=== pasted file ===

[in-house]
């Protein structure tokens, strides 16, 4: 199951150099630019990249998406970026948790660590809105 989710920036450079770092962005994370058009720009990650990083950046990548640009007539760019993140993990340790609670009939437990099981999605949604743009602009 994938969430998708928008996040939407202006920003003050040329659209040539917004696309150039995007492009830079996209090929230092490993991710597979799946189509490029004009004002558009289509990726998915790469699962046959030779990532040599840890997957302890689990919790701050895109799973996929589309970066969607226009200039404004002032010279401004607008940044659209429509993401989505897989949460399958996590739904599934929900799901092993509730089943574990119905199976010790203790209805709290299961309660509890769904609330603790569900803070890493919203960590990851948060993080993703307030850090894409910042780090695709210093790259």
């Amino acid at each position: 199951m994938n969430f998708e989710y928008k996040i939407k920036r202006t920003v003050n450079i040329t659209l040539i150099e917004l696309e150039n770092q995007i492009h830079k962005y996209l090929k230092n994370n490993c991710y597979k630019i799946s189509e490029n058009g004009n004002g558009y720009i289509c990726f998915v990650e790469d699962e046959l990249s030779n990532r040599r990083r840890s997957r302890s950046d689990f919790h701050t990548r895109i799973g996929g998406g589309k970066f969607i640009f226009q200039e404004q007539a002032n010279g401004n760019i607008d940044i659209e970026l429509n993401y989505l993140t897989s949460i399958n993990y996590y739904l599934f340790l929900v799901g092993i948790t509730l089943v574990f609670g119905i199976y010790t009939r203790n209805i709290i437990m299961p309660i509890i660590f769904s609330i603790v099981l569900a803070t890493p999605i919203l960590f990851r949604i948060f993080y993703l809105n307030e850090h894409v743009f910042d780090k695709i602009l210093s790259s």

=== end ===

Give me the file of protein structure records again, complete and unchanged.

[in-house]
């Protein structure tokens, strides 16, 4: 199951150099630019990249998406970026948790660590809105 989710920036450079770092962005994370058009720009990650990083950046990548640009007539760019993140993990340790609670009939437990099981999605949604743009602009 994938969430998708928008996040939407202006920003003050040329659209040539917004696309150039995007492009830079996209090929230092490993991710597979799946189509490029004009004002558009289509990726998915790469699962046959030779990532040599840890997957302890689990919790701050895109799973996929589309970066969607226009200039404004002032010279401004607008940044659209429509993401989505897989949460399958996590739904599934929900799901092993509730089943574990119905199976010790203790209805709290299961309660509890769904609330603790569900803070890493919203960590990851948060993080993703307030850090894409910042780090695709210093790259």
């Amino acid at each position: 199951m994938n969430f998708e989710y928008k996040i939407k920036r202006t920003v003050n450079i040329t659209l040539i150099e917004l696309e150039n770092q995007i492009h830079k962005y996209l090929k230092n994370n490993c991710y597979k630019i799946s189509e490029n058009g004009n004002g558009y720009i289509c990726f998915v990650e790469d699962e046959l990249s030779n990532r040599r990083r840890s997957r302890s950046d689990f919790h701050t990548r895109i799973g996929g998406g589309k970066f969607i640009f226009q200039e404004q007539a002032n010279g401004n760019i607008d940044i659209e970026l429509n993401y989505l993140t897989s949460i399958n993990y996590y739904l599934f340790l929900v799901g092993i948790t509730l089943v574990f609670g119905i199976y010790t009939r203790n209805i709290i437990m299961p309660i509890i660590f769904s609330i603790v099981l569900a803070t890493p999605i919203l960590f990851r949604i948060f993080y993703l809105n307030e850090h894409v743009f910042d780090k695709i602009l210093s790259s």